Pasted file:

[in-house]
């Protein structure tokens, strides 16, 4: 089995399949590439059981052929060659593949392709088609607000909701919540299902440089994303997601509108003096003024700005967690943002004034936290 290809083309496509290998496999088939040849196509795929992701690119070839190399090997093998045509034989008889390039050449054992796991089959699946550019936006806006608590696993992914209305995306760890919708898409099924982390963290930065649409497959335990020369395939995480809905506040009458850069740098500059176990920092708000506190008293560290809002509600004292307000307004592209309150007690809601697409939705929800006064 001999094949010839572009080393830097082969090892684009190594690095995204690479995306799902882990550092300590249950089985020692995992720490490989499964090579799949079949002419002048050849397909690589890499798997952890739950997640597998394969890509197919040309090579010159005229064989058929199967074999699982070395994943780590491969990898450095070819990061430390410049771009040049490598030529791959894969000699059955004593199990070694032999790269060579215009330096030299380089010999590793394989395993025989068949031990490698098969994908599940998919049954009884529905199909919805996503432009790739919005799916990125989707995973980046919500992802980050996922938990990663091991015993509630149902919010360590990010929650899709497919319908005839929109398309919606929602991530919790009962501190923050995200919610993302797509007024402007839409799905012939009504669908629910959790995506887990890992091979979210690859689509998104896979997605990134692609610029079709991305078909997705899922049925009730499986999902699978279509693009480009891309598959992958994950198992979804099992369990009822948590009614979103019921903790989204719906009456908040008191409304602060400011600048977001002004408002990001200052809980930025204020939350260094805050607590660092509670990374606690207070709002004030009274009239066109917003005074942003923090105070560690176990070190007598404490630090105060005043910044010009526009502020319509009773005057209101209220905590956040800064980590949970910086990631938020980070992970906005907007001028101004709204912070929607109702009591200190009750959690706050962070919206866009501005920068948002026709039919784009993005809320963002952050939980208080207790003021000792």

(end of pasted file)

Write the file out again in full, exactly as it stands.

[in-house]
């Protein structure tokens, strides 16, 4: 089995399949590439059981052929060659593949392709088609607000909701919540299902440089994303997601509108003096003024700005967690943002004034936290 290809083309496509290998496999088939040849196509795929992701690119070839190399090997093998045509034989008889390039050449054992796991089959699946550019936006806006608590696993992914209305995306760890919708898409099924982390963290930065649409497959335990020369395939995480809905506040009458850069740098500059176990920092708000506190008293560290809002509600004292307000307004592209309150007690809601697409939705929800006064 001999094949010839572009080393830097082969090892684009190594690095995204690479995306799902882990550092300590249950089985020692995992720490490989499964090579799949079949002419002048050849397909690589890499798997952890739950997640597998394969890509197919040309090579010159005229064989058929199967074999699982070395994943780590491969990898450095070819990061430390410049771009040049490598030529791959894969000699059955004593199990070694032999790269060579215009330096030299380089010999590793394989395993025989068949031990490698098969994908599940998919049954009884529905199909919805996503432009790739919005799916990125989707995973980046919500992802980050996922938990990663091991015993509630149902919010360590990010929650899709497919319908005839929109398309919606929602991530919790009962501190923050995200919610993302797509007024402007839409799905012939009504669908629910959790995506887990890992091979979210690859689509998104896979997605990134692609610029079709991305078909997705899922049925009730499986999902699978279509693009480009891309598959992958994950198992979804099992369990009822948590009614979103019921903790989204719906009456908040008191409304602060400011600048977001002004408002990001200052809980930025204020939350260094805050607590660092509670990374606690207070709002004030009274009239066109917003005074942003923090105070560690176990070190007598404490630090105060005043910044010009526009502020319509009773005057209101209220905590956040800064980590949970910086990631938020980070992970906005907007001028101004709204912070929607109702009591200190009750959690706050962070919206866009501005920068948002026709039919784009993005809320963002952050939980208080207790003021000792």